(Reuters) - Mexico's largest state mortgage lender Infonavit in August will raise the maximum amount it can lend to would-be home buyers by 76 percent, in a bid to shore up the battered housing sector, the government said on Tuesday.
Infonavit said it will raise its top loan amount to 850,000 pesos ($65,700) from 483,000 pesos ($37,300).
The state lender next month will also start granting loans denominated in pesos at a fixed rate and for up to 30 years.
Currently, loans in pesos are reserved for borrowers who earn more than 5.5 times the minimum wage, while loans for lower earners are denominated in multiples of the minimum wage.
"We are not just giving out more loans. This is about guaranteeing access to decent housing for all Mexican families," Infonavit Chief Executive Officer Alejandro Murat said at an event in Mexico City.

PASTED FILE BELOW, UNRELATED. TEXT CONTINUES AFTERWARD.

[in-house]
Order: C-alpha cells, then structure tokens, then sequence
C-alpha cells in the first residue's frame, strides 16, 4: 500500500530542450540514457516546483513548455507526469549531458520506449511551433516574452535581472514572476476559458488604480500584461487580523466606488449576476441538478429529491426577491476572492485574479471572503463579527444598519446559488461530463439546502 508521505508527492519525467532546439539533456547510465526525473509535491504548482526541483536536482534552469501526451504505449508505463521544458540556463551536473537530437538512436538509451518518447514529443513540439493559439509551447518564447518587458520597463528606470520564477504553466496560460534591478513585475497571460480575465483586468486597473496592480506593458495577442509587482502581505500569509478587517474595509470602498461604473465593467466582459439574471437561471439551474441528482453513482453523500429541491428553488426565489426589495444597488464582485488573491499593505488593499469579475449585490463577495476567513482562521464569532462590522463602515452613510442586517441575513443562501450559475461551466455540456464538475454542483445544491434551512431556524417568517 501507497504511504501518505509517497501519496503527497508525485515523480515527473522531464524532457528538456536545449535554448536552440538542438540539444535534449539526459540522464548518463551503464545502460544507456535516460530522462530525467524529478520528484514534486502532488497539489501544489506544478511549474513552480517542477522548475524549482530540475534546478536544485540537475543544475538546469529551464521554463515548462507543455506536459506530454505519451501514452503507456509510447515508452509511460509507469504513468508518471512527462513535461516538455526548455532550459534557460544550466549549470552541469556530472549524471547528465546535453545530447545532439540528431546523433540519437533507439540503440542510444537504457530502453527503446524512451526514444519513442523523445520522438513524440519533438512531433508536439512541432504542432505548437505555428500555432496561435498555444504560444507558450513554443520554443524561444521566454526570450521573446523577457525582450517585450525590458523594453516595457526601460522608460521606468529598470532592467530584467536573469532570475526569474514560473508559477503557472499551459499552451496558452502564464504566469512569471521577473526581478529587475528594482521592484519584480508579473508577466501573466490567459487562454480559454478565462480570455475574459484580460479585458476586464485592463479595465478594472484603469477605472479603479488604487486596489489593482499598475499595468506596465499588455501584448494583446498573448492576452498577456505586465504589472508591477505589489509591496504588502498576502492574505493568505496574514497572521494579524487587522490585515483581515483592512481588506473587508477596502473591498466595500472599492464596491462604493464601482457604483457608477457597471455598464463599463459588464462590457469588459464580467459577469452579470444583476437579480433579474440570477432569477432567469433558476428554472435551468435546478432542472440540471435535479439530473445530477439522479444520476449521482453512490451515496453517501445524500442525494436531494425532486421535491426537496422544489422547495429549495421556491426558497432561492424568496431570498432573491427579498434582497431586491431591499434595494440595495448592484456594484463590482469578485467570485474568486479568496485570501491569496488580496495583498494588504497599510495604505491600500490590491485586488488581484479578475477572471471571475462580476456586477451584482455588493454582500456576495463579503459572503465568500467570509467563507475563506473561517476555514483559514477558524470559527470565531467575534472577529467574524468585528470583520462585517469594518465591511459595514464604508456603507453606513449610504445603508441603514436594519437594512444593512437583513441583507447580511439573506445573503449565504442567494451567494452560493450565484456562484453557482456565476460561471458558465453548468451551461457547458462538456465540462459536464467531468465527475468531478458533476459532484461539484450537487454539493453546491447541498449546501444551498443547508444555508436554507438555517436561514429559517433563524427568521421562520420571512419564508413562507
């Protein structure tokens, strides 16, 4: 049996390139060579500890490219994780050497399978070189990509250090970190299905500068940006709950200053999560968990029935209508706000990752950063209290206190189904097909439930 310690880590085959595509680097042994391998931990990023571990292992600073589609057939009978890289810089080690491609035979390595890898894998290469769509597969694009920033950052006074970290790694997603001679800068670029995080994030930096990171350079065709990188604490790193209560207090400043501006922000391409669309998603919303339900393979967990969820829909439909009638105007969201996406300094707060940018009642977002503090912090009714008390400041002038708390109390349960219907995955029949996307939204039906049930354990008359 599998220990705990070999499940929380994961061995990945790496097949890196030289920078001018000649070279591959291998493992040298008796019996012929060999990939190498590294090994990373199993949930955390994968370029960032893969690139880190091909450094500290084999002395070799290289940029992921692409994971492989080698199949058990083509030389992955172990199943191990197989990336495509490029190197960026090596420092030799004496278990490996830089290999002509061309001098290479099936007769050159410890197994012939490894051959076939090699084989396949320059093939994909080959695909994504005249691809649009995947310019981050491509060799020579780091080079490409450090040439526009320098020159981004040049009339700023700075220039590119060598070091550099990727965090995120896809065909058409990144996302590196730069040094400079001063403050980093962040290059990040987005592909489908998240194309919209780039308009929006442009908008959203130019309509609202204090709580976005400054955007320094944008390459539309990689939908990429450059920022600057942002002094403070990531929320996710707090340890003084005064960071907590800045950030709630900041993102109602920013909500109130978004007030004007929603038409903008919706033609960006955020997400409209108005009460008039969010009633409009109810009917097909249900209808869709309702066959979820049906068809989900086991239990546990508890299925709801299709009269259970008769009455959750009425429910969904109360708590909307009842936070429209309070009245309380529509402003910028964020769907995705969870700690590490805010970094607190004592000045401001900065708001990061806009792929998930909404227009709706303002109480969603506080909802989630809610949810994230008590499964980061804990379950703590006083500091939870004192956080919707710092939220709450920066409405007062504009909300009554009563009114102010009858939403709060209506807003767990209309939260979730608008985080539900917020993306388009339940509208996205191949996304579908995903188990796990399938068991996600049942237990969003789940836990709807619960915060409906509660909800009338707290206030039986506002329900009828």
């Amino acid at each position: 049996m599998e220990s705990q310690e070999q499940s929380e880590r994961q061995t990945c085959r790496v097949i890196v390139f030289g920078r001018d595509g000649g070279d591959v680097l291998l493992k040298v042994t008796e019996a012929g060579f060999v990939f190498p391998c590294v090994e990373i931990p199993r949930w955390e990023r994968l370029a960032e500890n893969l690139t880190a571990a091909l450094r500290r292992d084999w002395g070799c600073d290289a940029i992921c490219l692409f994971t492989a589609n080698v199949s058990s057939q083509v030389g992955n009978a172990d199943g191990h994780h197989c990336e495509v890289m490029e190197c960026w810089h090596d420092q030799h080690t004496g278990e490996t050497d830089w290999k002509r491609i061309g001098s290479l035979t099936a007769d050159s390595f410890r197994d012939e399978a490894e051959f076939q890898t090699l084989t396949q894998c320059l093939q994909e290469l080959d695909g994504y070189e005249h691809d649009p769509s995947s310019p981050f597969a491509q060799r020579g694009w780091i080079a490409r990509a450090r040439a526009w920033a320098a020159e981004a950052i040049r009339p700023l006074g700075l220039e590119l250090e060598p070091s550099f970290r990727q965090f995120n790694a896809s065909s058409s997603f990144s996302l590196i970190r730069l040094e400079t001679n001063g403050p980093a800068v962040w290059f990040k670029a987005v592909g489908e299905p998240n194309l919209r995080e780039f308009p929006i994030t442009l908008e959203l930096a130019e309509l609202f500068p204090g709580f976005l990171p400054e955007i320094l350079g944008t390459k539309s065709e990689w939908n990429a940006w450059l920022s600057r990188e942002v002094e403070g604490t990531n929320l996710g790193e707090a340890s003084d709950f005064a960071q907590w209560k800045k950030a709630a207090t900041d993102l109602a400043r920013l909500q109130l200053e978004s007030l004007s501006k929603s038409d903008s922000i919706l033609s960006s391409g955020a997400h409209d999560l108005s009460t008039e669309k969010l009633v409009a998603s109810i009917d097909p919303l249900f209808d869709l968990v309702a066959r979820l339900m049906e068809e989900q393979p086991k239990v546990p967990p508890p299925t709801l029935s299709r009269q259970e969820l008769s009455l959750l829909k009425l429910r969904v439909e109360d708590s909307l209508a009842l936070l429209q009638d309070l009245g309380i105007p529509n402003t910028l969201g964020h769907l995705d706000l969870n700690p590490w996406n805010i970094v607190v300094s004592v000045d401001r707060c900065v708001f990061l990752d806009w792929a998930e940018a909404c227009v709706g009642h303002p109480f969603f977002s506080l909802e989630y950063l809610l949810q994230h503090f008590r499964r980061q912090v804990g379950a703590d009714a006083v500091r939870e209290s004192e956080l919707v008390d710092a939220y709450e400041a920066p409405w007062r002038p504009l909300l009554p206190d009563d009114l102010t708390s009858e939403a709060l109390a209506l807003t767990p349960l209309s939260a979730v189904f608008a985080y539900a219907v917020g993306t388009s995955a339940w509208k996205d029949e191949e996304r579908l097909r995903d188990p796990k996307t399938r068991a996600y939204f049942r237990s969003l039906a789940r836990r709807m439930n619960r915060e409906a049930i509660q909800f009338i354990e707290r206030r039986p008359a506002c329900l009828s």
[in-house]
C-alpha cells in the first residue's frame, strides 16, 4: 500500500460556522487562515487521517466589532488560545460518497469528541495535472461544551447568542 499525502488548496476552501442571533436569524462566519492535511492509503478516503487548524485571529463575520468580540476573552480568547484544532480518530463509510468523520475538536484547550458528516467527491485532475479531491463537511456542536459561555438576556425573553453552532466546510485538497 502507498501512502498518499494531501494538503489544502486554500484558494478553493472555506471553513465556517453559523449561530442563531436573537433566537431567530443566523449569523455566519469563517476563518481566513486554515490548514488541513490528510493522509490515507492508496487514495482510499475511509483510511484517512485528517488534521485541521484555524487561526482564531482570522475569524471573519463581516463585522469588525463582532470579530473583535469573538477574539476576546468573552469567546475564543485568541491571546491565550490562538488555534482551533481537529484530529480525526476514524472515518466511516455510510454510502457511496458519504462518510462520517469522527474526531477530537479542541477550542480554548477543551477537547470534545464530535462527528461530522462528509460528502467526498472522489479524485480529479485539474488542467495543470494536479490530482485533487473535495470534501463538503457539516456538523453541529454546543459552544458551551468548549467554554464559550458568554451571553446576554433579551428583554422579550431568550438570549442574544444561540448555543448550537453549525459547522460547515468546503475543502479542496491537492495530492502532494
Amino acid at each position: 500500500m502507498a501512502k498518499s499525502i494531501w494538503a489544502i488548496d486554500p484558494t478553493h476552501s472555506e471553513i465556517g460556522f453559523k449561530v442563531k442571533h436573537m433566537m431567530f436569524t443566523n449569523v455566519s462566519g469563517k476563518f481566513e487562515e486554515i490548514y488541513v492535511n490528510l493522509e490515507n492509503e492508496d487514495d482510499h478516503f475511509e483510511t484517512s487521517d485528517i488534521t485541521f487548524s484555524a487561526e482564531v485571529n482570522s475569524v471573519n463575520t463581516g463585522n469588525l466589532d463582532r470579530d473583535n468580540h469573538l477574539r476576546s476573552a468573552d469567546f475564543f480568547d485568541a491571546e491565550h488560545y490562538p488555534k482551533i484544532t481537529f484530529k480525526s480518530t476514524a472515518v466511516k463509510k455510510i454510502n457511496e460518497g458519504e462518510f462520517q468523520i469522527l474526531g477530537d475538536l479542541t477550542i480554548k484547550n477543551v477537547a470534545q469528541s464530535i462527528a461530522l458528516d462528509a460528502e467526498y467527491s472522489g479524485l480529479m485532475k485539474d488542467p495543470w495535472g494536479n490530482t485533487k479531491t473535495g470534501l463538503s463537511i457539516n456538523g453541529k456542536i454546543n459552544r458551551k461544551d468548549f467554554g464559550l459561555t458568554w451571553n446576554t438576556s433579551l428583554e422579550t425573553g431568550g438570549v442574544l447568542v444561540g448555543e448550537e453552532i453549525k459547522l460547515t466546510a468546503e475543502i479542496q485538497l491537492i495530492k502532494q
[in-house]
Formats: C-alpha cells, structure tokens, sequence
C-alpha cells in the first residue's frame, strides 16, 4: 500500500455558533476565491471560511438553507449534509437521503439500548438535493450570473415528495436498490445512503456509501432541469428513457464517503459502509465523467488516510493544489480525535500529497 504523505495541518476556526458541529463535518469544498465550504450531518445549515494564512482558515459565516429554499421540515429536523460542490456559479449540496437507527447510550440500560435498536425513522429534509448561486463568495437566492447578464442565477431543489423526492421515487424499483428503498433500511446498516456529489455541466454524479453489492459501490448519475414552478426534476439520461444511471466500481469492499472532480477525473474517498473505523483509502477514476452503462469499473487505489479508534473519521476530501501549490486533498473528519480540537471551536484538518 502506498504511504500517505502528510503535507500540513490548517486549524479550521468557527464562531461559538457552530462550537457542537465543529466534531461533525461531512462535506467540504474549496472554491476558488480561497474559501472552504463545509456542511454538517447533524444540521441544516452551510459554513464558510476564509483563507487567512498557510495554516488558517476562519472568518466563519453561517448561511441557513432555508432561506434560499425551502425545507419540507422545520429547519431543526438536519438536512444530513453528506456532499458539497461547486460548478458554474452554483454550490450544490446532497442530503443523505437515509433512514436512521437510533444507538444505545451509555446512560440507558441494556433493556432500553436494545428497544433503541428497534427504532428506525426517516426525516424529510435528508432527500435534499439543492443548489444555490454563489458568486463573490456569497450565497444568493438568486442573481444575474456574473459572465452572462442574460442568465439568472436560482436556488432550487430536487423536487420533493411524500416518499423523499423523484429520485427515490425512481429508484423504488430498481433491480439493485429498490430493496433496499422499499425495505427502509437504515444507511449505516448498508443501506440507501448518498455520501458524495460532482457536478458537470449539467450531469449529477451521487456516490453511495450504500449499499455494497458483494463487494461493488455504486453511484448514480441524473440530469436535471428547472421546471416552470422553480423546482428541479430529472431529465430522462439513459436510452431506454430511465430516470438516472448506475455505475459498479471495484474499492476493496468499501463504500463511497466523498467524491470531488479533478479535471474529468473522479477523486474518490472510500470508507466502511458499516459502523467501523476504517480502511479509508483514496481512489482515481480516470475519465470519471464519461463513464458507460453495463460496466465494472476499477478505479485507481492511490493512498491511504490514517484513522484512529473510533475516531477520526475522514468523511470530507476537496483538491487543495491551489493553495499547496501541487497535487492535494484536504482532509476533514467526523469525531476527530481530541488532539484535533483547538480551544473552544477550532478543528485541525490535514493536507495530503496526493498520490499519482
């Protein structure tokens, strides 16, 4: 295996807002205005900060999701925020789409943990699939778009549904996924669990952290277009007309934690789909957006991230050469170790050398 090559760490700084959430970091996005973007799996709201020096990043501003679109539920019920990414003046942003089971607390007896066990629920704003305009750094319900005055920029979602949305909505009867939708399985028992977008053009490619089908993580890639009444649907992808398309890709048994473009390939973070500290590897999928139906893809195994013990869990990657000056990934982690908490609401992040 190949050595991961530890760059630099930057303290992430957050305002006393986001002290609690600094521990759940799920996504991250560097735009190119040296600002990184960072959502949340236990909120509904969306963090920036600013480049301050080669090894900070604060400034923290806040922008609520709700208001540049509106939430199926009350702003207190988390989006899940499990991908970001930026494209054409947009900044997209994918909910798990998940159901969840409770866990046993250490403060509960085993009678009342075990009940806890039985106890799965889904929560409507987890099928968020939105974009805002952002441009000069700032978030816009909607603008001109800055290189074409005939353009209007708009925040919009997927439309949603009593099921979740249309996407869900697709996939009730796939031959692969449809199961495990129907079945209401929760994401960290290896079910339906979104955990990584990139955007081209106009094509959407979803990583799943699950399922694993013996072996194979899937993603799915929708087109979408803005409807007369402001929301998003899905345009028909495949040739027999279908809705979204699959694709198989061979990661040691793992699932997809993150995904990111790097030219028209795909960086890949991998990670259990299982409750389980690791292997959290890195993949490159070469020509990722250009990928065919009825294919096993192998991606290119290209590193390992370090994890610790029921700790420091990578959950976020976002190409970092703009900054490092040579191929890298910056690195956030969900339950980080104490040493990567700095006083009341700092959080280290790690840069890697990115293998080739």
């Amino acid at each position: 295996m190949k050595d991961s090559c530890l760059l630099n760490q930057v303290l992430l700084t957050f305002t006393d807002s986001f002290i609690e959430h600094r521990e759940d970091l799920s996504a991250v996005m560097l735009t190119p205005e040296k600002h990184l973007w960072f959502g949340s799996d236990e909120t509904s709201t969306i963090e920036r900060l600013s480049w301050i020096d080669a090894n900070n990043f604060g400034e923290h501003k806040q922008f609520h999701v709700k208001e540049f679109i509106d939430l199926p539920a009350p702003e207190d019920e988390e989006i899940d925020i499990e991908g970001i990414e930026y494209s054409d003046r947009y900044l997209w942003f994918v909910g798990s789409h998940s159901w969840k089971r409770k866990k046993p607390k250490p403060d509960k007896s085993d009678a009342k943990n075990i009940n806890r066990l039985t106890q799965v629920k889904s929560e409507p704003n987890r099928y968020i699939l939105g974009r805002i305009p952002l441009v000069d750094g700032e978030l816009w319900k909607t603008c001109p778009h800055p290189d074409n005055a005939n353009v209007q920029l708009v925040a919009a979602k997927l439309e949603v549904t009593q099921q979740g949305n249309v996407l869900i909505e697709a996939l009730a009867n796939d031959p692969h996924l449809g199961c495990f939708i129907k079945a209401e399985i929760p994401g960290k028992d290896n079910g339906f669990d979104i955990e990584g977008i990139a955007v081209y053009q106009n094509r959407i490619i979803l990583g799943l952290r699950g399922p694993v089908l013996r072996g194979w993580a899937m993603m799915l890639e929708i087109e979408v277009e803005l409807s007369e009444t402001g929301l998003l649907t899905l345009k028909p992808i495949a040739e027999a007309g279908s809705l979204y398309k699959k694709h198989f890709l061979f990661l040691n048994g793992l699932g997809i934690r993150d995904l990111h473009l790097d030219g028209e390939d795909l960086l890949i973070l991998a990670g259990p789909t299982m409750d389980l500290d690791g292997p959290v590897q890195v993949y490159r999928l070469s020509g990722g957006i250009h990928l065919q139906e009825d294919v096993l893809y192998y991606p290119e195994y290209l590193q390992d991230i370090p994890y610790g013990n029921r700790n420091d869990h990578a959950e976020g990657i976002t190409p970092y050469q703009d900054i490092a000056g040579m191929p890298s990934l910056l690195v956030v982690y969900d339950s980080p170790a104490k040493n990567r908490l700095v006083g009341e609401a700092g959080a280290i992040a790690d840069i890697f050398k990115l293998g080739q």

The agency, which is funded through employer contributions, loan recovery and debt issuance, this year expects to grant 560,000 loans for new and used homes, as well as remodeling.
But loans granted by Infonavit for new homes in the January to May period are down 22 percent due to a weak economy and Mexicans' preference for acquiring used properties or revamping their current homes, hammering the country's homebuilders.
Mexican homebuilders have struggled with heavy debt and slumping home sales since the government shifted to a policy that prioritizes apartment purchases, hurting sales of cheap houses built far from cities by Geo, Homex, and Urbi.
Geo and Homex have both filed for bankruptcy.
($1 = 12.9472 Mexican Pesos) (Writing by Alexandra Alper; Editing by Lisa Shumaker)
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